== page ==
Having done my PhD in the Champness group — a lab that dabbles heavily in porphyrin synthesis — I’m no stranger to sitting down and ogling at Harry Anderson’s group’s latest creations. I certainly remember a group meeting around the time of the 12-porphyrin nanoring that left everyone in the room feeling simultaneously shell-shocked and inspired.
I had the pleasure of seeing Harry present at MASC 2016, where again, I was blown away (as I suspect most people in the room were) by his porphyrin nanotubes and ring-in-ring structures. Yesterday, as I was scrolling through twitter, I was delighted to come across another exceptional piece of work from this lab. This time, they’ve fashioned a 14-porphyrin structure composed of two perpendicular intersecting nanorings that superficially looks something like a rugby ball, reminiscent of the shape of C70.
They build the structure up bit by bit using a typical Anderson templating strategy and then couple the extremities together at the end to create a closed, continuous structure. Excitingly, this porphyrin ball is fully π-conjugated. Using fluorescence upconversion spectroscopy they find that prior to template removal, where the conformation is locked in, electronic excitation delocalizes over the entire system within 0.3 ps, and within 2 ps in the absence of the templates. Thanks to rapid migration of the excitation between the two perpendicular rings, the system also displays a fluorescence anisotropy that approaches zero.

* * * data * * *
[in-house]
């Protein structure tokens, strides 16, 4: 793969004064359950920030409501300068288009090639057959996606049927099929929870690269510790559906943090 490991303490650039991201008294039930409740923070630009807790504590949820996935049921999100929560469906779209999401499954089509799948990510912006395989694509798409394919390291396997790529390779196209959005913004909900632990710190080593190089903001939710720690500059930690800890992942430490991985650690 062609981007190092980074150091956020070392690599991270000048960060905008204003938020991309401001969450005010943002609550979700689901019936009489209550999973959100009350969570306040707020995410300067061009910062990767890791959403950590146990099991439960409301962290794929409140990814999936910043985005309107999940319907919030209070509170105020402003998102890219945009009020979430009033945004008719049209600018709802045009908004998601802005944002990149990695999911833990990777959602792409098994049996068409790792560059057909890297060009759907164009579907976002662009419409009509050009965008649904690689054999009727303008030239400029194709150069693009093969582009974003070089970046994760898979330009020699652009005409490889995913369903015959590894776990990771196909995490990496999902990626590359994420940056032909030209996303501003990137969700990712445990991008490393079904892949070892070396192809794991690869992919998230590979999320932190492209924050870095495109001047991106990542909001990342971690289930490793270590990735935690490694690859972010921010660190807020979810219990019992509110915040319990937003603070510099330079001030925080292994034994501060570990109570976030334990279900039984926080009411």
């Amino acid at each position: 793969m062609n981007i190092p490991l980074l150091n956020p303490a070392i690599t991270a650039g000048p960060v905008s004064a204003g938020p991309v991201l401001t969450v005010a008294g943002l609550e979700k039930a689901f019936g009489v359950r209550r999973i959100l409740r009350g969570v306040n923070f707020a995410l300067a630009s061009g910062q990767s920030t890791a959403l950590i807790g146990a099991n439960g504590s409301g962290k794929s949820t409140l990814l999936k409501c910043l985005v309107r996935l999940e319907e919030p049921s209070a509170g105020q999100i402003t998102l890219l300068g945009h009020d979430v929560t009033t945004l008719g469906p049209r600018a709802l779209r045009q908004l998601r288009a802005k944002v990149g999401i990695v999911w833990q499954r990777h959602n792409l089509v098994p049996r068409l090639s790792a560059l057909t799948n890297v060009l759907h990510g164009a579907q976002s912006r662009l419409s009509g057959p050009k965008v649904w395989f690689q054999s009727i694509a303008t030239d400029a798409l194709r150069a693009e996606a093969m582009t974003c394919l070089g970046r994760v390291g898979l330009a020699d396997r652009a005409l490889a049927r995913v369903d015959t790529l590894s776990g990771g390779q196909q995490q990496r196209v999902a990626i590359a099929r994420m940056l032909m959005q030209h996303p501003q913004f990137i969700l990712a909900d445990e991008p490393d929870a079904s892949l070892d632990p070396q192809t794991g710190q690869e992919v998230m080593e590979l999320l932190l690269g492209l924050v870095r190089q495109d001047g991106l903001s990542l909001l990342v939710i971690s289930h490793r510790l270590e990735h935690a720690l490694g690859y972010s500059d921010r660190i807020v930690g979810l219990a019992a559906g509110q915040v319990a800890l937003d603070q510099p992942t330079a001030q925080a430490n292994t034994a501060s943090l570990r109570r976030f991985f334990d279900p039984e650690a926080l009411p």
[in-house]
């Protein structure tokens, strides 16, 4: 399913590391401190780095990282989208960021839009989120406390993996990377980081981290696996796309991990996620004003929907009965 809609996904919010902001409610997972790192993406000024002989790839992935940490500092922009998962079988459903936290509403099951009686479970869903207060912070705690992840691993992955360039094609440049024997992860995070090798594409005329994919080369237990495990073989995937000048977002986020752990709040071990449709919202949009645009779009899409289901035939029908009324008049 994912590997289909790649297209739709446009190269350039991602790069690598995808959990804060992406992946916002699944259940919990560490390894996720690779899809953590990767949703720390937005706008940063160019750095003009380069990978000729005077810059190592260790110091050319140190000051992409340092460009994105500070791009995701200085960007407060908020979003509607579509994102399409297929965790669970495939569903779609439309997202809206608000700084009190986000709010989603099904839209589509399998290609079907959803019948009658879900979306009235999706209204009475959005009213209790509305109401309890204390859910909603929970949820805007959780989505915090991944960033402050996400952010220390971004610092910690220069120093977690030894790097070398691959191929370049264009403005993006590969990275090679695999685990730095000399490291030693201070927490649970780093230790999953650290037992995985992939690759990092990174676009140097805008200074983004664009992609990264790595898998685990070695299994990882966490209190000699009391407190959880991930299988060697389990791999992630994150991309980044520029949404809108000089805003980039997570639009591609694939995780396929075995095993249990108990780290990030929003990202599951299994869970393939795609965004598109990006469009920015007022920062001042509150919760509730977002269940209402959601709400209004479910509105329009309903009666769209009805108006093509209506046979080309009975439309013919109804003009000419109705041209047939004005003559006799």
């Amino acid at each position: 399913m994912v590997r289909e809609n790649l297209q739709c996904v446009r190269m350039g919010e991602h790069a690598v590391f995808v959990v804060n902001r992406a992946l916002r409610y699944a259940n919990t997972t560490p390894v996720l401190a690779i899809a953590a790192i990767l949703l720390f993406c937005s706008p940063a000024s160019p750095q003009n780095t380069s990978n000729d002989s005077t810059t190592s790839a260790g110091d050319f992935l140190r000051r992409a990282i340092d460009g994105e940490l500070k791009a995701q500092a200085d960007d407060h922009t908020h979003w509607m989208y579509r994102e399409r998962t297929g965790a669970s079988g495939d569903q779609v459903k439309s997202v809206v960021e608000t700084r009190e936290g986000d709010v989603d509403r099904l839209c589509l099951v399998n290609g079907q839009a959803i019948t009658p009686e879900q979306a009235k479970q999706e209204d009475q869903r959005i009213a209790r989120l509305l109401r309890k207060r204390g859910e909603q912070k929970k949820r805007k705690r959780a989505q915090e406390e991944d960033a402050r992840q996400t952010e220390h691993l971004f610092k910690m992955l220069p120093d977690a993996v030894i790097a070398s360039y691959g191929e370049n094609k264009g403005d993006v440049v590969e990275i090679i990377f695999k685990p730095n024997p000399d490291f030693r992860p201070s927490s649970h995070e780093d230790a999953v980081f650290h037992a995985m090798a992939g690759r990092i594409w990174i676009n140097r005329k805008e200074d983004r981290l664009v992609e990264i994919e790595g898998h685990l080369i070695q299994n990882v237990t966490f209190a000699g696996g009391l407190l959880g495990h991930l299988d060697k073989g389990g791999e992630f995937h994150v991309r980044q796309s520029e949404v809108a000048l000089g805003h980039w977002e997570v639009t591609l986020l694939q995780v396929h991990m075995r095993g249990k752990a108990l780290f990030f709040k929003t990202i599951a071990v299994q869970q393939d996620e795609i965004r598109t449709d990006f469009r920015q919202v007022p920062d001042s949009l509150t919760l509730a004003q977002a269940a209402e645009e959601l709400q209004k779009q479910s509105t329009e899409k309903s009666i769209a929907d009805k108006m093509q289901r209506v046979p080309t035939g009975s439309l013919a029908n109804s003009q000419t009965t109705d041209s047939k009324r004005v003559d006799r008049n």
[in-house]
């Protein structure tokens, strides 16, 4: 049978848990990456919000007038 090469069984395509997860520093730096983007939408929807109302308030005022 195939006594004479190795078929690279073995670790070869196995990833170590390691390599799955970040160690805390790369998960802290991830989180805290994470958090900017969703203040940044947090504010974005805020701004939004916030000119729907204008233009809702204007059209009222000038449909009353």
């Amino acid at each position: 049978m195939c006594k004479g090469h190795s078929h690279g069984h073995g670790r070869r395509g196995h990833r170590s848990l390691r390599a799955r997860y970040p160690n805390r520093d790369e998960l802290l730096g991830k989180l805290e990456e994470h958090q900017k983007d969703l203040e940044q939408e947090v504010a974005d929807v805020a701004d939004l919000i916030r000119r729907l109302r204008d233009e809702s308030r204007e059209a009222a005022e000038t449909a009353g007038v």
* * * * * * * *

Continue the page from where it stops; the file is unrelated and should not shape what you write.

The motivation for building these high dimensional π-conjugated systems clearly lies in their light-harvesting abilities, but for me, as a synthetic chemist, just looking at the synthetic route in Figure 2 makes me feel rather giddy, particularly when you start thinking about purification steps…